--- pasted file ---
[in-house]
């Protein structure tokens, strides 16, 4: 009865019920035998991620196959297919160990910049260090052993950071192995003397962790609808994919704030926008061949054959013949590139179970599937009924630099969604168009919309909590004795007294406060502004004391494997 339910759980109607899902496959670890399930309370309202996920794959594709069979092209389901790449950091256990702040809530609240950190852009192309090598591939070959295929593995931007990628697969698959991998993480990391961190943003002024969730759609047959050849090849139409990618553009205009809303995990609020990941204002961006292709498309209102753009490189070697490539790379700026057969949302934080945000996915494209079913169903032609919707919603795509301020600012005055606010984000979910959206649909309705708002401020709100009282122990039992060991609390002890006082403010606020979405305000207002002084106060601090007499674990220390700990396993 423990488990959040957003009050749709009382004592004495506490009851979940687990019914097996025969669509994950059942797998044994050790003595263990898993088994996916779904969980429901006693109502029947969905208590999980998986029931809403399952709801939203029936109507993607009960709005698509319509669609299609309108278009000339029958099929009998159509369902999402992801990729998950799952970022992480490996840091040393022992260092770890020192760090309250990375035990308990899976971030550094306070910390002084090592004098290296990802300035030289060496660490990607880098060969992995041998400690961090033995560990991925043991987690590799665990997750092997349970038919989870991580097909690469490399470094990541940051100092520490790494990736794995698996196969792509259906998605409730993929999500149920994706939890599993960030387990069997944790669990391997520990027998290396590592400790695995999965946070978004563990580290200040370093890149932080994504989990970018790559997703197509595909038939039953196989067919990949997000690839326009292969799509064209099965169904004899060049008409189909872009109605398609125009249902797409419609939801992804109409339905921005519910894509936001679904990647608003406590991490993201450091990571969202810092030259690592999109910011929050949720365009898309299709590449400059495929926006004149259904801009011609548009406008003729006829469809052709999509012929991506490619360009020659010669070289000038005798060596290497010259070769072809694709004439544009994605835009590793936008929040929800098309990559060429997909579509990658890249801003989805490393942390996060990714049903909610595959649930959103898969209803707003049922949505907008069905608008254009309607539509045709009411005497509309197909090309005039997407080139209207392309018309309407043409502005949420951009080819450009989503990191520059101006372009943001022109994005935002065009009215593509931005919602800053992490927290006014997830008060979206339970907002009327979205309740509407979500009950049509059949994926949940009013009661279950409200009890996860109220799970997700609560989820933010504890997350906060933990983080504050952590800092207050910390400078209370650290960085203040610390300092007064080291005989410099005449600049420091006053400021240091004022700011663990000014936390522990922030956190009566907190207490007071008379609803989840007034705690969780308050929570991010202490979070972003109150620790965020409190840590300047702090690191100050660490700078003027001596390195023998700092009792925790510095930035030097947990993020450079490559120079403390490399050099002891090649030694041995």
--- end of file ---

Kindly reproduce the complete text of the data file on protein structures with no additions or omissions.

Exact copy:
[in-house]
């Protein structure tokens, strides 16, 4: 009865019920035998991620196959297919160990910049260090052993950071192995003397962790609808994919704030926008061949054959013949590139179970599937009924630099969604168009919309909590004795007294406060502004004391494997 339910759980109607899902496959670890399930309370309202996920794959594709069979092209389901790449950091256990702040809530609240950190852009192309090598591939070959295929593995931007990628697969698959991998993480990391961190943003002024969730759609047959050849090849139409990618553009205009809303995990609020990941204002961006292709498309209102753009490189070697490539790379700026057969949302934080945000996915494209079913169903032609919707919603795509301020600012005055606010984000979910959206649909309705708002401020709100009282122990039992060991609390002890006082403010606020979405305000207002002084106060601090007499674990220390700990396993 423990488990959040957003009050749709009382004592004495506490009851979940687990019914097996025969669509994950059942797998044994050790003595263990898993088994996916779904969980429901006693109502029947969905208590999980998986029931809403399952709801939203029936109507993607009960709005698509319509669609299609309108278009000339029958099929009998159509369902999402992801990729998950799952970022992480490996840091040393022992260092770890020192760090309250990375035990308990899976971030550094306070910390002084090592004098290296990802300035030289060496660490990607880098060969992995041998400690961090033995560990991925043991987690590799665990997750092997349970038919989870991580097909690469490399470094990541940051100092520490790494990736794995698996196969792509259906998605409730993929999500149920994706939890599993960030387990069997944790669990391997520990027998290396590592400790695995999965946070978004563990580290200040370093890149932080994504989990970018790559997703197509595909038939039953196989067919990949997000690839326009292969799509064209099965169904004899060049008409189909872009109605398609125009249902797409419609939801992804109409339905921005519910894509936001679904990647608003406590991490993201450091990571969202810092030259690592999109910011929050949720365009898309299709590449400059495929926006004149259904801009011609548009406008003729006829469809052709999509012929991506490619360009020659010669070289000038005798060596290497010259070769072809694709004439544009994605835009590793936008929040929800098309990559060429997909579509990658890249801003989805490393942390996060990714049903909610595959649930959103898969209803707003049922949505907008069905608008254009309607539509045709009411005497509309197909090309005039997407080139209207392309018309309407043409502005949420951009080819450009989503990191520059101006372009943001022109994005935002065009009215593509931005919602800053992490927290006014997830008060979206339970907002009327979205309740509407979500009950049509059949994926949940009013009661279950409200009890996860109220799970997700609560989820933010504890997350906060933990983080504050952590800092207050910390400078209370650290960085203040610390300092007064080291005989410099005449600049420091006053400021240091004022700011663990000014936390522990922030956190009566907190207490007071008379609803989840007034705690969780308050929570991010202490979070972003109150620790965020409190840590300047702090690191100050660490700078003027001596390195023998700092009792925790510095930035030097947990993020450079490559120079403390490399050099002891090649030694041995």